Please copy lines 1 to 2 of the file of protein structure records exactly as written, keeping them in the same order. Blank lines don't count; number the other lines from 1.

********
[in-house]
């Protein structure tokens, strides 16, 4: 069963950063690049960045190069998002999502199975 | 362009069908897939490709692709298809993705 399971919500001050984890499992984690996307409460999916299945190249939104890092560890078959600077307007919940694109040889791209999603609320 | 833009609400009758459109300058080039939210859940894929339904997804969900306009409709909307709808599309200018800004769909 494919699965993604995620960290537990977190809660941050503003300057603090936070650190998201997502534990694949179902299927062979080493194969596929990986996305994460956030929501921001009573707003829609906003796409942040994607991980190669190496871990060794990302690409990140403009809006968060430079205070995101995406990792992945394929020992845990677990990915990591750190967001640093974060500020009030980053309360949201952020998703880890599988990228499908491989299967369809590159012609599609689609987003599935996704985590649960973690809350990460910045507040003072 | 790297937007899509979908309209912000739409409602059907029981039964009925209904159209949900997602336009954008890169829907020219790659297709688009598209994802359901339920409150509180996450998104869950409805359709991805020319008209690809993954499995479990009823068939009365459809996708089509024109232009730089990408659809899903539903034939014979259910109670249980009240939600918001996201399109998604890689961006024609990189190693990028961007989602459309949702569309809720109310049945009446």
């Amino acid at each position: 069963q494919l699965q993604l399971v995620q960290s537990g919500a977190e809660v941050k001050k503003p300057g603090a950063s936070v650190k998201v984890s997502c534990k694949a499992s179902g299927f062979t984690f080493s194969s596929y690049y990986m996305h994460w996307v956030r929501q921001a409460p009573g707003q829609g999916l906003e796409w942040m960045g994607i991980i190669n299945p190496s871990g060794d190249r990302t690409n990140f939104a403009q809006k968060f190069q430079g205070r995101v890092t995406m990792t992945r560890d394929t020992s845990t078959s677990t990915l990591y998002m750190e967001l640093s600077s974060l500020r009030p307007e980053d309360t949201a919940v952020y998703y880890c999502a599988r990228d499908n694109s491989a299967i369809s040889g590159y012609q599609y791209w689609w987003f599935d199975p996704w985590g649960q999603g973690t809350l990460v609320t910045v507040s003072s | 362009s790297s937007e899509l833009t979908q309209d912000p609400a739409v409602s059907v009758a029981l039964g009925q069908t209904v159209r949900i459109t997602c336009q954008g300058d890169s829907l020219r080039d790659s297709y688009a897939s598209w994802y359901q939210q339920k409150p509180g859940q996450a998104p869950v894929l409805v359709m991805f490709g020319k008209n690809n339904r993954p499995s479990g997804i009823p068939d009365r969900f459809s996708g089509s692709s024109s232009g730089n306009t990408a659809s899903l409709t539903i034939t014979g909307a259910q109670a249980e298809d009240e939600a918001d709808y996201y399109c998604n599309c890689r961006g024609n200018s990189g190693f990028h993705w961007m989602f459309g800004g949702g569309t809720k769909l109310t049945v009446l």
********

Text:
[in-house]
């Protein structure tokens, strides 16, 4: 069963950063690049960045190069998002999502199975 | 362009069908897939490709692709298809993705 399971919500001050984890499992984690996307409460999916299945190249939104890092560890078959600077307007919940694109040889791209999603609320 | 833009609400009758459109300058080039939210859940894929339904997804969900306009409709909307709808599309200018800004769909 494919699965993604995620960290537990977190809660941050503003300057603090936070650190998201997502534990694949179902299927062979080493194969596929990986996305994460956030929501921001009573707003829609906003796409942040994607991980190669190496871990060794990302690409990140403009809006968060430079205070995101995406990792992945394929020992845990677990990915990591750190967001640093974060500020009030980053309360949201952020998703880890599988990228499908491989299967369809590159012609599609689609987003599935996704985590649960973690809350990460910045507040003072 | 790297937007899509979908309209912000739409409602059907029981039964009925209904159209949900997602336009954008890169829907020219790659297709688009598209994802359901339920409150509180996450998104869950409805359709991805020319008209690809993954499995479990009823068939009365459809996708089509024109232009730089990408659809899903539903034939014979259910109670249980009240939600918001996201399109998604890689961006024609990189190693990028961007989602459309949702569309809720109310049945009446």